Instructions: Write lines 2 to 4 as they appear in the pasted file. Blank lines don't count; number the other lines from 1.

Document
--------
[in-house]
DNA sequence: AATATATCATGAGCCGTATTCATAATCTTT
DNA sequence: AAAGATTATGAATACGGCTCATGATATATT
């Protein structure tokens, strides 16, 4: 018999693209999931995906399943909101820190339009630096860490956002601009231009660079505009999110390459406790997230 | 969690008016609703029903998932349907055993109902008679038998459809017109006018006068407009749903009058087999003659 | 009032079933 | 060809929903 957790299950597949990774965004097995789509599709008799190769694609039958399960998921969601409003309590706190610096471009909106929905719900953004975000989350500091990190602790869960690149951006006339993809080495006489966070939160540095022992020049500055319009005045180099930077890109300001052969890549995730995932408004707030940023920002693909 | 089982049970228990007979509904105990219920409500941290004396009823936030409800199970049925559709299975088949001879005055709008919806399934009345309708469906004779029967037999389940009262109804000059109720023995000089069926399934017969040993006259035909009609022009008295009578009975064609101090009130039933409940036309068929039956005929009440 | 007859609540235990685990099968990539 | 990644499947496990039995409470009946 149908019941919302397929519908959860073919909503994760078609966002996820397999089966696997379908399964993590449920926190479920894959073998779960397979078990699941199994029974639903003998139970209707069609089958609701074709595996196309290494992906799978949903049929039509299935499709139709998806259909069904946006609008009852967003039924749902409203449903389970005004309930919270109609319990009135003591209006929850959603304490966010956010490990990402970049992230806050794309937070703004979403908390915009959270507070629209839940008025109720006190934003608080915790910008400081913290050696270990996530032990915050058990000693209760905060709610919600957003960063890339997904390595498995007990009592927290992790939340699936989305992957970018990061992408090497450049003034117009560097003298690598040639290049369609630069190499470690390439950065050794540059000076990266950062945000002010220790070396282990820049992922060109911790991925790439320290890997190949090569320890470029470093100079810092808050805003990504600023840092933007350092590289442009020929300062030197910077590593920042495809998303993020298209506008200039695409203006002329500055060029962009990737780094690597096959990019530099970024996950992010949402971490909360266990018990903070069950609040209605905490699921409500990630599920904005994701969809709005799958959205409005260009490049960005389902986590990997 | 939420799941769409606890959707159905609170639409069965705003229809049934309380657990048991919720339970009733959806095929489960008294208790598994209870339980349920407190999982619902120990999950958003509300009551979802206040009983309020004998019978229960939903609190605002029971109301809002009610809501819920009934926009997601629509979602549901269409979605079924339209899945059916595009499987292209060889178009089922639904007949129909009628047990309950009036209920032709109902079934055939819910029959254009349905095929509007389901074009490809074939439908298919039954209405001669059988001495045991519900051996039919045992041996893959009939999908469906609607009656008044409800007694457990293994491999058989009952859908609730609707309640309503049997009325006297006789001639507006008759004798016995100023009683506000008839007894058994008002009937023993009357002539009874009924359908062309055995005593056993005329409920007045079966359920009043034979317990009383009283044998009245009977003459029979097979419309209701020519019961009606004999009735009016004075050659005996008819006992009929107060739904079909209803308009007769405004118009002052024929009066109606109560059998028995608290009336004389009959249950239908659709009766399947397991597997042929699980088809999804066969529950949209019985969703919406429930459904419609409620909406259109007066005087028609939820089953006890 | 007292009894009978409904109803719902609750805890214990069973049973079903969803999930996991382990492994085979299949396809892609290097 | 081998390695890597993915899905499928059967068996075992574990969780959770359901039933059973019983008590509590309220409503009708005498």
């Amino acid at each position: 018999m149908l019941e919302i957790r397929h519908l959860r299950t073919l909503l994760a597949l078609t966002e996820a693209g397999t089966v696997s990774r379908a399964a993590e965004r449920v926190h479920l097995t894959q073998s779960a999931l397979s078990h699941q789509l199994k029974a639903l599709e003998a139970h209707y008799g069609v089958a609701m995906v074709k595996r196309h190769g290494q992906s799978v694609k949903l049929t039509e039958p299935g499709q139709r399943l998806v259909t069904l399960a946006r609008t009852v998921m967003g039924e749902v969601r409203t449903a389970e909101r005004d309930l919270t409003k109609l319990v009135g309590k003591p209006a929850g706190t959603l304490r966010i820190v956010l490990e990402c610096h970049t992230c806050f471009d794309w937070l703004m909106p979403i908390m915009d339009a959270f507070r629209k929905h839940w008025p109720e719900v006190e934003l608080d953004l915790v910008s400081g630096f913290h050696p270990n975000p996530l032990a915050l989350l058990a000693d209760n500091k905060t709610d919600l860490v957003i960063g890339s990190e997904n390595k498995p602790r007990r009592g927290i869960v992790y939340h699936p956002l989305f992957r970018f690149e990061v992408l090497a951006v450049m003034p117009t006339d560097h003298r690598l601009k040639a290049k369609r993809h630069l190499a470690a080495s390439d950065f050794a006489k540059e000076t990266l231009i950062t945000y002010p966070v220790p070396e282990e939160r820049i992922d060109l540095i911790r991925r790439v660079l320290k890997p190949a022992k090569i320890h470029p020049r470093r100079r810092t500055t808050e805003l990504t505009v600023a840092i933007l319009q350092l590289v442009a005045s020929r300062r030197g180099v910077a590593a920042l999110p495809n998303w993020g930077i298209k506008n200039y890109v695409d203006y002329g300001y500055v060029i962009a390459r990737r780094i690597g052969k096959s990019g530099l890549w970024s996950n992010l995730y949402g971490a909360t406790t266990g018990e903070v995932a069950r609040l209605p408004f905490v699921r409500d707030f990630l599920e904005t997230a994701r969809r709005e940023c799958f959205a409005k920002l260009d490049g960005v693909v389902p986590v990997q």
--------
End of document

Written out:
DNA sequence: AATATATCATGAGCCGTATTCATAATCTTT
DNA sequence: AAAGATTATGAATACGGCTCATGATATATT
């Protein structure tokens, strides 16, 4: 018999693209999931995906399943909101820190339009630096860490956002601009231009660079505009999110390459406790997230 | 969690008016609703029903998932349907055993109902008679038998459809017109006018006068407009749903009058087999003659 | 009032079933 | 060809929903 957790299950597949990774965004097995789509599709008799190769694609039958399960998921969601409003309590706190610096471009909106929905719900953004975000989350500091990190602790869960690149951006006339993809080495006489966070939160540095022992020049500055319009005045180099930077890109300001052969890549995730995932408004707030940023920002693909 | 089982049970228990007979509904105990219920409500941290004396009823936030409800199970049925559709299975088949001879005055709008919806399934009345309708469906004779029967037999389940009262109804000059109720023995000089069926399934017969040993006259035909009609022009008295009578009975064609101090009130039933409940036309068929039956005929009440 | 007859609540235990685990099968990539 | 990644499947496990039995409470009946 149908019941919302397929519908959860073919909503994760078609966002996820397999089966696997379908399964993590449920926190479920894959073998779960397979078990699941199994029974639903003998139970209707069609089958609701074709595996196309290494992906799978949903049929039509299935499709139709998806259909069904946006609008009852967003039924749902409203449903389970005004309930919270109609319990009135003591209006929850959603304490966010956010490990990402970049992230806050794309937070703004979403908390915009959270507070629209839940008025109720006190934003608080915790910008400081913290050696270990996530032990915050058990000693209760905060709610919600957003960063890339997904390595498995007990009592927290992790939340699936989305992957970018990061992408090497450049003034117009560097003298690598040639290049369609630069190499470690390439950065050794540059000076990266950062945000002010220790070396282990820049992922060109911790991925790439320290890997190949090569320890470029470093100079810092808050805003990504600023840092933007350092590289442009020929300062030197910077590593920042495809998303993020298209506008200039695409203006002329500055060029962009990737780094690597096959990019530099970024996950992010949402971490909360266990018990903070069950609040209605905490699921409500990630599920904005994701969809709005799958959205409005260009490049960005389902986590990997 | 939420799941769409606890959707159905609170639409069965705003229809049934309380657990048991919720339970009733959806095929489960008294208790598994209870339980349920407190999982619902120990999950958003509300009551979802206040009983309020004998019978229960939903609190605002029971109301809002009610809501819920009934926009997601629509979602549901269409979605079924339209899945059916595009499987292209060889178009089922639904007949129909009628047990309950009036209920032709109902079934055939819910029959254009349905095929509007389901074009490809074939439908298919039954209405001669059988001495045991519900051996039919045992041996893959009939999908469906609607009656008044409800007694457990293994491999058989009952859908609730609707309640309503049997009325006297006789001639507006008759004798016995100023009683506000008839007894058994008002009937023993009357002539009874009924359908062309055995005593056993005329409920007045079966359920009043034979317990009383009283044998009245009977003459029979097979419309209701020519019961009606004999009735009016004075050659005996008819006992009929107060739904079909209803308009007769405004118009002052024929009066109606109560059998028995608290009336004389009959249950239908659709009766399947397991597997042929699980088809999804066969529950949209019985969703919406429930459904419609409620909406259109007066005087028609939820089953006890 | 007292009894009978409904109803719902609750805890214990069973049973079903969803999930996991382990492994085979299949396809892609290097 | 081998390695890597993915899905499928059967068996075992574990969780959770359901039933059973019983008590509590309220409503009708005498």